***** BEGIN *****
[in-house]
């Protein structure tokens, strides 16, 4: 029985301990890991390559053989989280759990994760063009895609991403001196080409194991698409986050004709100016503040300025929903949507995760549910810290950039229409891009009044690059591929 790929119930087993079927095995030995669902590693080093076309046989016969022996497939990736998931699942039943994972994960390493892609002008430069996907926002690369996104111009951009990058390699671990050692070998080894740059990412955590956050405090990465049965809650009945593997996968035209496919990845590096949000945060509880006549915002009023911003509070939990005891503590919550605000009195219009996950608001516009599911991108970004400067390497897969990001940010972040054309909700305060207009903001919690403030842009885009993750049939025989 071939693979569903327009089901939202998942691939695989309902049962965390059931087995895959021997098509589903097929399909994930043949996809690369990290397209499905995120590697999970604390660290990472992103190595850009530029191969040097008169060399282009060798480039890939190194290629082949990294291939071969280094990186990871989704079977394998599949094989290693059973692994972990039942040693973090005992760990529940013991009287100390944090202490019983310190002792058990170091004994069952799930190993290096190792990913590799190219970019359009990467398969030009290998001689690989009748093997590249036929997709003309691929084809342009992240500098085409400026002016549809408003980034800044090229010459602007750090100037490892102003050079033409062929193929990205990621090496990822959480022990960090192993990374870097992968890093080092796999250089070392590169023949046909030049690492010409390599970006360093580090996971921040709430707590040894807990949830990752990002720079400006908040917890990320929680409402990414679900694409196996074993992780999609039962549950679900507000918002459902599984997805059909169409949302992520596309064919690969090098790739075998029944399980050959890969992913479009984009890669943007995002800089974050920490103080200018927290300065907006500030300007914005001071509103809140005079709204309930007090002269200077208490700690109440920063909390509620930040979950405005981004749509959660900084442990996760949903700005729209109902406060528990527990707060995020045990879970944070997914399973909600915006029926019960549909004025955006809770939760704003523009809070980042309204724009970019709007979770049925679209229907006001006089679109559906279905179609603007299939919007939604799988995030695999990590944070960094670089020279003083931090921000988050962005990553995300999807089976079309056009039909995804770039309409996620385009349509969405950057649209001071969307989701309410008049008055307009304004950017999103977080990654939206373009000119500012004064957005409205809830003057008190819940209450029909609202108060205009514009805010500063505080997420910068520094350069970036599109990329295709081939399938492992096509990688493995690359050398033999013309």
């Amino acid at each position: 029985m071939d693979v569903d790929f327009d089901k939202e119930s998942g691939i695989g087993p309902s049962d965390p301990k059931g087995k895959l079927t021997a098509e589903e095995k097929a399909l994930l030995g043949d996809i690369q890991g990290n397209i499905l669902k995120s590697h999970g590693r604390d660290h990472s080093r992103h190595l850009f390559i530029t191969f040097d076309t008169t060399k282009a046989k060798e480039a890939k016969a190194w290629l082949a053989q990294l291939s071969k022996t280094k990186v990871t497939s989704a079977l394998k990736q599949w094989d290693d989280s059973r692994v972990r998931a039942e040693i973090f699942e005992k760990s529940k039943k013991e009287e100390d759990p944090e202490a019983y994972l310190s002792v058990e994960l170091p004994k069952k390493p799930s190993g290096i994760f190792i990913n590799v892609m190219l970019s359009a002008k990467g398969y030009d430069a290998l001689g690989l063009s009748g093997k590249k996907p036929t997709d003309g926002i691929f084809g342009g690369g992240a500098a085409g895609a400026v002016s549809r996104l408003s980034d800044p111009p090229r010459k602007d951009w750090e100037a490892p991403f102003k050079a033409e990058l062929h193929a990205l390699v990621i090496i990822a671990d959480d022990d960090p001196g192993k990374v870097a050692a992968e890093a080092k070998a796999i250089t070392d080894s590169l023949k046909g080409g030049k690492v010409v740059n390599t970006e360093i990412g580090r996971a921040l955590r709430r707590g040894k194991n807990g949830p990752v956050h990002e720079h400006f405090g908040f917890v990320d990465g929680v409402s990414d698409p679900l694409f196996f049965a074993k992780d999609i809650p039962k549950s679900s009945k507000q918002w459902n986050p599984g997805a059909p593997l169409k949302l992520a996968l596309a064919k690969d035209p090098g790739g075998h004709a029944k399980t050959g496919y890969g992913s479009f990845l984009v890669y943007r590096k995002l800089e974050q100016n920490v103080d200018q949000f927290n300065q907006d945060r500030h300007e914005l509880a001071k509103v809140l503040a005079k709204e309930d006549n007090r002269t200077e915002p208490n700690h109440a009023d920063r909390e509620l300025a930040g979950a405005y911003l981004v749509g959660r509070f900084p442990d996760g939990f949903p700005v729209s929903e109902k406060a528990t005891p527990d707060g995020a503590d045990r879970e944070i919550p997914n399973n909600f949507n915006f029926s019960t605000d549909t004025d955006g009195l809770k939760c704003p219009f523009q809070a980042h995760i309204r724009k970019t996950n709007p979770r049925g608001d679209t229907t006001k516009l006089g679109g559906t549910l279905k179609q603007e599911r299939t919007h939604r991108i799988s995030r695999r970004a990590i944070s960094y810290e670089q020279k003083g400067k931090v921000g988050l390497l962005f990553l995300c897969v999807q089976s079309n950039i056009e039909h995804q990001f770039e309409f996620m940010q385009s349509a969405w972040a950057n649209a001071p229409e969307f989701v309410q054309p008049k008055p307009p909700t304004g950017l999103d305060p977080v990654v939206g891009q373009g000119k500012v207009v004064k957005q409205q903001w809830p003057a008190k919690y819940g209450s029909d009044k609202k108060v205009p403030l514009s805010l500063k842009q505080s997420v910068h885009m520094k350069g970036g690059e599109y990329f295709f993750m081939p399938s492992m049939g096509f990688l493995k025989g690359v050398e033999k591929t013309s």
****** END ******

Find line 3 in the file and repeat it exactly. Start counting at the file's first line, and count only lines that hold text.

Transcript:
């Amino acid at each position: 029985m071939d693979v569903d790929f327009d089901k939202e119930s998942g691939i695989g087993p309902s049962d965390p301990k059931g087995k895959l079927t021997a098509e589903e095995k097929a399909l994930l030995g043949d996809i690369q890991g990290n397209i499905l669902k995120s590697h999970g590693r604390d660290h990472s080093r992103h190595l850009f390559i530029t191969f040097d076309t008169t060399k282009a046989k060798e480039a890939k016969a190194w290629l082949a053989q990294l291939s071969k022996t280094k990186v990871t497939s989704a079977l394998k990736q599949w094989d290693d989280s059973r692994v972990r998931a039942e040693i973090f699942e005992k760990s529940k039943k013991e009287e100390d759990p944090e202490a019983y994972l310190s002792v058990e994960l170091p004994k069952k390493p799930s190993g290096i994760f190792i990913n590799v892609m190219l970019s359009a002008k990467g398969y030009d430069a290998l001689g690989l063009s009748g093997k590249k996907p036929t997709d003309g926002i691929f084809g342009g690369g992240a500098a085409g895609a400026v002016s549809r996104l408003s980034d800044p111009p090229r010459k602007d951009w750090e100037a490892p991403f102003k050079a033409e990058l062929h193929a990205l390699v990621i090496i990822a671990d959480d022990d960090p001196g192993k990374v870097a050692a992968e890093a080092k070998a796999i250089t070392d080894s590169l023949k046909g080409g030049k690492v010409v740059n390599t970006e360093i990412g580090r996971a921040l955590r709430r707590g040894k194991n807990g949830p990752v956050h990002e720079h400006f405090g908040f917890v990320d990465g929680v409402s990414d698409p679900l694409f196996f049965a074993k992780d999609i809650p039962k549950s679900s009945k507000q918002w459902n986050p599984g997805a059909p593997l169409k949302l992520a996968l596309a064919k690969d035209p090098g790739g075998h004709a029944k399980t050959g496919y890969g992913s479009f990845l984009v890669y943007r590096k995002l800089e974050q100016n920490v103080d200018q949000f927290n300065q907006d945060r500030h300007e914005l509880a001071k509103v809140l503040a005079k709204e309930d006549n007090r002269t200077e915002p208490n700690h109440a009023d920063r909390e509620l300025a930040g979950a405005y911003l981004v749509g959660r509070f900084p442990d996760g939990f949903p700005v729209s929903e109902k406060a528990t005891p527990d707060g995020a503590d045990r879970e944070i919550p997914n399973n909600f949507n915006f029926s019960t605000d549909t004025d955006g009195l809770k939760c704003p219009f523009q809070a980042h995760i309204r724009k970019t996950n709007p979770r049925g608001d679209t229907t006001k516009l006089g679109g559906t549910l279905k179609q603007e599911r299939t919007h939604r991108i799988s995030r695999r970004a990590i944070s960094y810290e670089q020279k003083g400067k931090v921000g988050l390497l962005f990553l995300c897969v999807q089976s079309n950039i056009e039909h995804q990001f770039e309409f996620m940010q385009s349509a969405w972040a950057n649209a001071p229409e969307f989701v309410q054309p008049k008055p307009p909700t304004g950017l999103d305060p977080v990654v939206g891009q373009g000119k500012v207009v004064k957005q409205q903001w809830p003057a008190k919690y819940g209450s029909d009044k609202k108060v205009p403030l514009s805010l500063k842009q505080s997420v910068h885009m520094k350069g970036g690059e599109y990329f295709f993750m081939p399938s492992m049939g096509f990688l493995k025989g690359v050398e033999k591929t013309s």